Inadequate Public Disclosure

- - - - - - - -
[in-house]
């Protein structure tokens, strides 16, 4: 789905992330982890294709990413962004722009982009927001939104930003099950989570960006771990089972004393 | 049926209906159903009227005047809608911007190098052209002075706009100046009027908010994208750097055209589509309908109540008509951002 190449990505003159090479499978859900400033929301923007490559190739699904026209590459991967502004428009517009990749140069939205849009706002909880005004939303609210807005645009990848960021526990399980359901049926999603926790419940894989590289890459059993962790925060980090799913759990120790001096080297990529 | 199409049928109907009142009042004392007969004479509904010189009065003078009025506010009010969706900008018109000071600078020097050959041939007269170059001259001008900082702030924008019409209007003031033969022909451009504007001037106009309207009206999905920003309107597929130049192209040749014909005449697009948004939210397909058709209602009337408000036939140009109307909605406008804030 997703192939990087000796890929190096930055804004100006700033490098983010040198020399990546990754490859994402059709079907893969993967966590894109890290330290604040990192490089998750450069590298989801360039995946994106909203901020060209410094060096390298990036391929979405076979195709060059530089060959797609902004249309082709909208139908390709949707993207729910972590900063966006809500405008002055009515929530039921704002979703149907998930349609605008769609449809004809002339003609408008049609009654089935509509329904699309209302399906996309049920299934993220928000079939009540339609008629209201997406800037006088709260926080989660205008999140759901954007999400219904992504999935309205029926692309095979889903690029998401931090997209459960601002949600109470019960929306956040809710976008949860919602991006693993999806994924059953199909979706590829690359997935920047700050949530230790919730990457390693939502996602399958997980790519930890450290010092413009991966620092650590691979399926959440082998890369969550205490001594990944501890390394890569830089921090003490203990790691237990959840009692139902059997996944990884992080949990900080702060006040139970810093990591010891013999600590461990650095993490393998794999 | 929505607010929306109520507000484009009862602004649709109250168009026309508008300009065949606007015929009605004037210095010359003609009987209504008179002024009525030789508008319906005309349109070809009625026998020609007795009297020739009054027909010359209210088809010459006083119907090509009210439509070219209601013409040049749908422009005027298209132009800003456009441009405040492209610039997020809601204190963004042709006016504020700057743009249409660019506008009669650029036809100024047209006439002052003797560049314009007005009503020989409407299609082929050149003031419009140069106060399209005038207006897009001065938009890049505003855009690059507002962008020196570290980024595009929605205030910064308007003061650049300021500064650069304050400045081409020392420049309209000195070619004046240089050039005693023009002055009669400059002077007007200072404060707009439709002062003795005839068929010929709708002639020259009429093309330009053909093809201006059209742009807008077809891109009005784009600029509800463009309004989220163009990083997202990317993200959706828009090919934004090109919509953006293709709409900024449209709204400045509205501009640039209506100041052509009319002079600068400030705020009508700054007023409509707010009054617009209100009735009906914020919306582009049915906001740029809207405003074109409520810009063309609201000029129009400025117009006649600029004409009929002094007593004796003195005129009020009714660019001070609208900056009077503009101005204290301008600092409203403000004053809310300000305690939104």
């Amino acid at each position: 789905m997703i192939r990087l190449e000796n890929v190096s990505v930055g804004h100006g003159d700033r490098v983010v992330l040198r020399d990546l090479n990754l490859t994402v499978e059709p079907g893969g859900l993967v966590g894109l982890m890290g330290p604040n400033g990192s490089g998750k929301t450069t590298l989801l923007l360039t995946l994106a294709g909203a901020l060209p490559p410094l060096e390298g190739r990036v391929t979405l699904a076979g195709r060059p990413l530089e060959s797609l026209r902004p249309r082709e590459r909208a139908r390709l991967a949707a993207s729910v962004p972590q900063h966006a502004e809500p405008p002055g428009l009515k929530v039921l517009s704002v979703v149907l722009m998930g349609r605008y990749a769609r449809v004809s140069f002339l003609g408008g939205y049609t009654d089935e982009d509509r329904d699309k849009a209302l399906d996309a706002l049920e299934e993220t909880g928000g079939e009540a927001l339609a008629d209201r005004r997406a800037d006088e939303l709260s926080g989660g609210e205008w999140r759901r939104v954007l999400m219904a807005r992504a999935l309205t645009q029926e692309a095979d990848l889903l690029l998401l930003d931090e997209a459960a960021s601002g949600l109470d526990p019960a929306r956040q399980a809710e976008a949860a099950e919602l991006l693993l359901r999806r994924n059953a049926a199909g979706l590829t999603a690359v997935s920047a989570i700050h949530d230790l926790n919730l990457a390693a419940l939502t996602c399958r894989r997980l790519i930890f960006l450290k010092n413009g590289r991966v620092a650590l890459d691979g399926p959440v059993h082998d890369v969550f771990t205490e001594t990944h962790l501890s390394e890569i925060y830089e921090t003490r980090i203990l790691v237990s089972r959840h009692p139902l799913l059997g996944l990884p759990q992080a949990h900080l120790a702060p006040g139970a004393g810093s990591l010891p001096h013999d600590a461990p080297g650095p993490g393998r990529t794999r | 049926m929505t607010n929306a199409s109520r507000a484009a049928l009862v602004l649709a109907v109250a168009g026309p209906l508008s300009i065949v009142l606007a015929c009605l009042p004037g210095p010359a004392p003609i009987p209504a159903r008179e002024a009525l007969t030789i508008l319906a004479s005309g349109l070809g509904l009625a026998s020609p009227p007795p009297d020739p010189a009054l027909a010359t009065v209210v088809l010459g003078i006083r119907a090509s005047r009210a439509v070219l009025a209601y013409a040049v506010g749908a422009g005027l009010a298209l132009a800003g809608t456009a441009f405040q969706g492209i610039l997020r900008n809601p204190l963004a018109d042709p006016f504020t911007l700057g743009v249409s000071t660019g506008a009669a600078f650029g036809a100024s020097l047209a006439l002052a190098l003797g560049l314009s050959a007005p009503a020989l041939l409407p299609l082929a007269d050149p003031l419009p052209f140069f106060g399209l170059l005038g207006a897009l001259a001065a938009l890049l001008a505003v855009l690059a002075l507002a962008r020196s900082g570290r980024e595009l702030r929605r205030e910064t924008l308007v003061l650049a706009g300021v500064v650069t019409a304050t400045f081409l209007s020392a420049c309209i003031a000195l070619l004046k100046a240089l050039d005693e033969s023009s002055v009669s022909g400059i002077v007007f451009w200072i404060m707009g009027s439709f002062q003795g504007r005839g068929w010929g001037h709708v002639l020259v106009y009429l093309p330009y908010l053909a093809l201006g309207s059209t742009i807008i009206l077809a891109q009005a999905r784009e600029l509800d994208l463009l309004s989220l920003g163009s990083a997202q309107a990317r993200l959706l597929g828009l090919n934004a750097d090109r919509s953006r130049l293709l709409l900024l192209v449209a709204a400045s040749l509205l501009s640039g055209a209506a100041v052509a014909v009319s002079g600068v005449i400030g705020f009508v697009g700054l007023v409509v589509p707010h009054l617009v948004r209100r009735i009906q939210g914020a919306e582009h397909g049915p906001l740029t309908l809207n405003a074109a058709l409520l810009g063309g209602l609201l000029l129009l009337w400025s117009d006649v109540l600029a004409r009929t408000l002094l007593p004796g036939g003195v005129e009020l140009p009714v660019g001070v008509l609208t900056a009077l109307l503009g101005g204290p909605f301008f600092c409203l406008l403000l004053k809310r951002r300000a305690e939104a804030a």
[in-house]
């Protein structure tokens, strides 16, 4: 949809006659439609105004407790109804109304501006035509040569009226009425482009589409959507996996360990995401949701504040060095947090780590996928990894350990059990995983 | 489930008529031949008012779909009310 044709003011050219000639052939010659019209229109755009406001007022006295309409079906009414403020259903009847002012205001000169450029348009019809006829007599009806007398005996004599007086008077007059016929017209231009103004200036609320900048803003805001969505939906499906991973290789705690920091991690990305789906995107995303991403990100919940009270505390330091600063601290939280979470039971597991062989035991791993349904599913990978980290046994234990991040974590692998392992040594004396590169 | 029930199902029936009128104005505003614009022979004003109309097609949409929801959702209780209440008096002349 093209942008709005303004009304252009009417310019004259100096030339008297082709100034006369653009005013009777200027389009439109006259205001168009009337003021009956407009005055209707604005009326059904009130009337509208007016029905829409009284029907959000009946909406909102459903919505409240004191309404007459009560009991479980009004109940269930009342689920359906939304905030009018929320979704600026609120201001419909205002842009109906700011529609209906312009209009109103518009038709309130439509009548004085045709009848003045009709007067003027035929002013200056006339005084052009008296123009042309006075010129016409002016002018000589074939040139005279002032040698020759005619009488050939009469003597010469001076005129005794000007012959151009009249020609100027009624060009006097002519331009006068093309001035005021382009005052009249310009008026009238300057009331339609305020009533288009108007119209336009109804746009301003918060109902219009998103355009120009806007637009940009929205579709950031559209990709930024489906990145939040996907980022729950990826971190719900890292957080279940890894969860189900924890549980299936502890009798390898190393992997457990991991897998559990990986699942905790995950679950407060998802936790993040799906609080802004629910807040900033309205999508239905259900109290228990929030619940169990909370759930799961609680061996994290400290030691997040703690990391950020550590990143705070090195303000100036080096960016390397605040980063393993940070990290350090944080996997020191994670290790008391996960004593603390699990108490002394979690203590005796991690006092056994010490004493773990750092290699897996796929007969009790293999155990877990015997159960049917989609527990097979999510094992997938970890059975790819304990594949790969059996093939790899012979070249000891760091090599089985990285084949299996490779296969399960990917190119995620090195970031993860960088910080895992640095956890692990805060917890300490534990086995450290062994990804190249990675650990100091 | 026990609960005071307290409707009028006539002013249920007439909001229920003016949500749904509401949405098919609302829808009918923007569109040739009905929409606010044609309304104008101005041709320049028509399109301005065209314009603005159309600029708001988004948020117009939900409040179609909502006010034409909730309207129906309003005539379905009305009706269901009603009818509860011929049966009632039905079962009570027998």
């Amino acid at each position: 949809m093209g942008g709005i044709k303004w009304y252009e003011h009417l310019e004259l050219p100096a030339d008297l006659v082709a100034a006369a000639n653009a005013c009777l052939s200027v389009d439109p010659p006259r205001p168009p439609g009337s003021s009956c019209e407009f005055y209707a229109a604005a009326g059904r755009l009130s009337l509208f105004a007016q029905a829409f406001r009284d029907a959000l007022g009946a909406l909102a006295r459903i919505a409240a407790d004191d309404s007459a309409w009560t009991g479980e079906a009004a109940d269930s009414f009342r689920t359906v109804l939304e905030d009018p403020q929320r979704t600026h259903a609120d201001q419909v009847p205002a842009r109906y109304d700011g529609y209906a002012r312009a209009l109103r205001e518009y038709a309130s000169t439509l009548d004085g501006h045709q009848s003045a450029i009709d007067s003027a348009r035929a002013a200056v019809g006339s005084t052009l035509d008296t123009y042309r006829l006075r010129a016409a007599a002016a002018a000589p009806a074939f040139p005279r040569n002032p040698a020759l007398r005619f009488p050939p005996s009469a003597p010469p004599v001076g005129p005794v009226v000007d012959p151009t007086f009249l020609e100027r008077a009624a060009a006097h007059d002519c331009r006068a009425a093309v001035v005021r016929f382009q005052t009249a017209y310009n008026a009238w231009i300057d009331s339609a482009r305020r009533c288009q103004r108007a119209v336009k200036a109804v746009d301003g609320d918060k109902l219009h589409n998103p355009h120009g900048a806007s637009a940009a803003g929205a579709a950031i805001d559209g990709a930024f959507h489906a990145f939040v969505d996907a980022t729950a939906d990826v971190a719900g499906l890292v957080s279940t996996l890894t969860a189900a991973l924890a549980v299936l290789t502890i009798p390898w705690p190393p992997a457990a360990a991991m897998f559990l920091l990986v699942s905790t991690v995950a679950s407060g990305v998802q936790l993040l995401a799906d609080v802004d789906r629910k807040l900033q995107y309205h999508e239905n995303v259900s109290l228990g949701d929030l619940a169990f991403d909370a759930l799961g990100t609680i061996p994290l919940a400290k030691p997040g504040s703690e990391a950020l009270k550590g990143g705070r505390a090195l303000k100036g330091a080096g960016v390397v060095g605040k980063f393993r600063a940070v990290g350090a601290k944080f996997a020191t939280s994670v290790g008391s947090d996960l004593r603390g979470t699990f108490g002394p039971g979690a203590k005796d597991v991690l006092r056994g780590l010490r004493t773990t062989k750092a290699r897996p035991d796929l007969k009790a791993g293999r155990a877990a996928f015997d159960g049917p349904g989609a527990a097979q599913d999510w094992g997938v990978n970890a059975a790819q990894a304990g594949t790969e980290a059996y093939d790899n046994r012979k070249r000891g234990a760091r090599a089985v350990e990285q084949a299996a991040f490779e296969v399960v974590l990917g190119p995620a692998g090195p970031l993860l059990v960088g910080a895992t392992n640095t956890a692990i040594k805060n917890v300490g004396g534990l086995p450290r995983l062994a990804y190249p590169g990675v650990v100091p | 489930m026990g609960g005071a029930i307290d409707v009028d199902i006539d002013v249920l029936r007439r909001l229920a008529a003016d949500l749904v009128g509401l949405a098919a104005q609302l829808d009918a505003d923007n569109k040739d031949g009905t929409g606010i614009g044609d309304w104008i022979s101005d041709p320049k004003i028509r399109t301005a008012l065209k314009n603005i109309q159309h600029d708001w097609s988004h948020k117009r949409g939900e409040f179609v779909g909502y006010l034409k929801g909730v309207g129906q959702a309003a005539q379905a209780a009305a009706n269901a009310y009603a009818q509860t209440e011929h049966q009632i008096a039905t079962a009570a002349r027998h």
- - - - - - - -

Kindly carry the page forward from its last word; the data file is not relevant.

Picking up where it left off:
When asked about Enron’s ex- tensive off-the-books activity, one of the Board members, Mr. Blake, stated during his interview that transferring assets off a company’s books “is not immoral as long as disclosed.” But here, too, the Enron Board failed in its fiduciary duty to ensure adequate public disclosure of Enron’s off-the-books assets and liabilities. 16o Enron’s initial public disclosures regarding its dealings with its “unconsolidated affiliates” such as JEDI, Whitewing, LJM’ and the Raptor SPEs are nearly impossible to understand and difficult to reconcile with the transactions now known to have taken place. The Powers Report calls the disclosures “fundamentally inad- equate” and castigates Enron for proxy statement and financial statement disclosures that fail to “disclose facts that were impor- tant for an understanding of the substance of the transactions” Enron entered into with related parties.161 Ms. Watkins also focused on the lack of adequate public disclo- sure of the company’s involvement in the Raptor transactions in her August 2001 letter to Mr. Lay. Her letter states that “a lot of U59Hearing Exhibit 24, “Review of WM procedures and transactions completed in 2000” (Audit and Finance Committee presentation, 2112101) at 2. 160Enron’s Board members signed the company’s 10-K filings with the Securities and Ex· change Commission, and the Audit Committee was consulted about related party disclosure issues in both the 10-K filings and the company’s proxy statements. See discussion in Powers Report at 181-83. f61Powers Report at 178 and 187. See alao Powers Report at 197. 48 smart people” are examining the Raptor transactions and “a lot of accountants including [Andersen] have blessed the accounting treatment. None of that will protect Enron if these transactions are ever disclosed in the bright light of day.” 162 The letter continues: “The overriding principle of accounting is that if you ex- plain the “accounting treatment” to a man on the street, would you influence his investing decisions? Would he buy or sell the stock based on a thorough understanding of the facts? If so, you best present it correctly and/or change the accounting. My concern is that the footnotes don’t ade- quately explain the transactions. If adequately explained, the investor wOjlld know that the “Entities” described in our related party footnote are thinly capitalized, the equity holders have no skin in the game, and all the value in the entities comes from the underlying value of the derivatives (unfortunately in this case, a big loss) AND Enron stock and NIP.” 163 Her comments apply not only to Enron’s failure to disclose clearly the nature and extent of the Raptor transactions and the com- pany’s contingent liability for them, but also to Enron’s dealings with its other “unconsolidated affiliates.” The disclosure problem is illustrated b’l a comparison of the re- lated party disclosures in Footnote 16 0 Enron’s 10-K filings for the years 1999 and 2000, with the disclosure provided by Enron on November 19, 2001, its 1O-Q filing for the third quarter of 2001, filed more than 1 month after media reports began describing Enron’s off-the-books activities. l64 The 1999 and 2000 footnotes, each of which is about one rage in length, provide extremely brief descriptions of LJM, JED, Whitewing, and the Raptor trans- actions. The footnotes provide minimal information about the enti- ties themselves, their relationship with Enron, and the extent of their business transactions with the company. The 2000 footnote, in particular, is nearly unintelligible, and certainly fails to convey meaningful information about Enron’s expanding business activi- ties with LJM, JEDI, and Whitewing, and its participation in and ongoing liabilities associated with the Raptor SPEs. In contrast, Enron’s 2001 filing provides a nine-page description of Enron’s transactions with these entities and contains information which is much more extensive and understandable. The Raptor trans- actions, for example, are identified by name, and the nature and extent of Enron’s liabilities ·for them are set out in relatively straightforward terms. So are · a number of Enron’s transactions with LJM1 and LJM2. The lO- Q filing demonstrates that Enron was quite capable of meaningful public disclosure when motivated. The Enron Board failed to provide that motivation. Once public disclosure was made of Enron’s ofi’-the-books activi- ties and liabilities, credit rating agencies, financial analysts, and investors began to reconsider their view of the company, and many investors reacted by selling Enron stock. Enron’s hidden activities 162Watkin8’ letter to Board Chairman Lay (8115101) at 2, attached to this report 08 Appendix 2 on page 57. 1631d. Ift<LHearing Exhibits 38a, 38b, and 3Bc, Enron’s 100K filings for 1999 and 2000, and 1O-Q fil- ing for the third quarter of 2001. 49 and liabilities clearly damaged investor confidence in the company and contributed to its collapse.